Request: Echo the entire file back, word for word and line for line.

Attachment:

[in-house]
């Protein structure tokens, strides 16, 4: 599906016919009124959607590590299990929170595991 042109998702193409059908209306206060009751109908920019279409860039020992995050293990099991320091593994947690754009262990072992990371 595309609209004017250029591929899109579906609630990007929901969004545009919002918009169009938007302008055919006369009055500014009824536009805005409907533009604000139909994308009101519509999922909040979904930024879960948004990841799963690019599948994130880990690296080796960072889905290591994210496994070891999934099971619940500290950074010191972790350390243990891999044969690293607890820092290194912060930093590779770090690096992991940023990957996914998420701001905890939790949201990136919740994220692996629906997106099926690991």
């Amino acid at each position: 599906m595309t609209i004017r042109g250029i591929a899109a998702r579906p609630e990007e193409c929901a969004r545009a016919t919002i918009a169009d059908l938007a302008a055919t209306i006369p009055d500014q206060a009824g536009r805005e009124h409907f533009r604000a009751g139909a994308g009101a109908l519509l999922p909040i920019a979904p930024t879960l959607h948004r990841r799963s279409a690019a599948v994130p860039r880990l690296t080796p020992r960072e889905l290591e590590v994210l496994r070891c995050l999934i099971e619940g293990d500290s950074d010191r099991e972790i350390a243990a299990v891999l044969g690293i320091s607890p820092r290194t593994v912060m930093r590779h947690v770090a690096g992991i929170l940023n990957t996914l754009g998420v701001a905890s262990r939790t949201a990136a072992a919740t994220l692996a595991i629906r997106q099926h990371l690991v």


[in-house]
């Protein structure tokens, strides 16, 4: 599906016919009124959607590590299990929170595991 042109998702193409059908209306206060009751109908920019279409860039020992995050293990099991320091593994947690754009262990072992990371 595309609209004017250029591929899109579906609630990007929901969004545009919002918009169009938007302008055919006369009055500014009824536009805005409907533009604000139909994308009101519509999922909040979904930024879960948004990841799963690019599948994130880990690296080796960072889905290591994210496994070891999934099971619940500290950074010191972790350390243990891999044969690293607890820092290194912060930093590779770090690096992991940023990957996914998420701001905890939790949201990136919740994220692996629906997106099926690991």
């Amino acid at each position: 599906m595309t609209i004017r042109g250029i591929a899109a998702r579906p609630e990007e193409c929901a969004r545009a016919t919002i918009a169009d059908l938007a302008a055919t209306i006369p009055d500014q206060a009824g536009r805005e009124h409907f533009r604000a009751g139909a994308g009101a109908l519509l999922p909040i920019a979904p930024t879960l959607h948004r990841r799963s279409a690019a599948v994130p860039r880990l690296t080796p020992r960072e889905l290591e590590v994210l496994r070891c995050l999934i099971e619940g293990d500290s950074d010191r099991e972790i350390a243990a299990v891999l044969g690293i320091s607890p820092r290194t593994v912060m930093r590779h947690v770090a690096g992991i929170l940023n990957t996914l754009g998420v701001a905890s262990r939790t949201a990136a072992a919740t994220l692996a595991i629906r997106q099926h990371l690991v």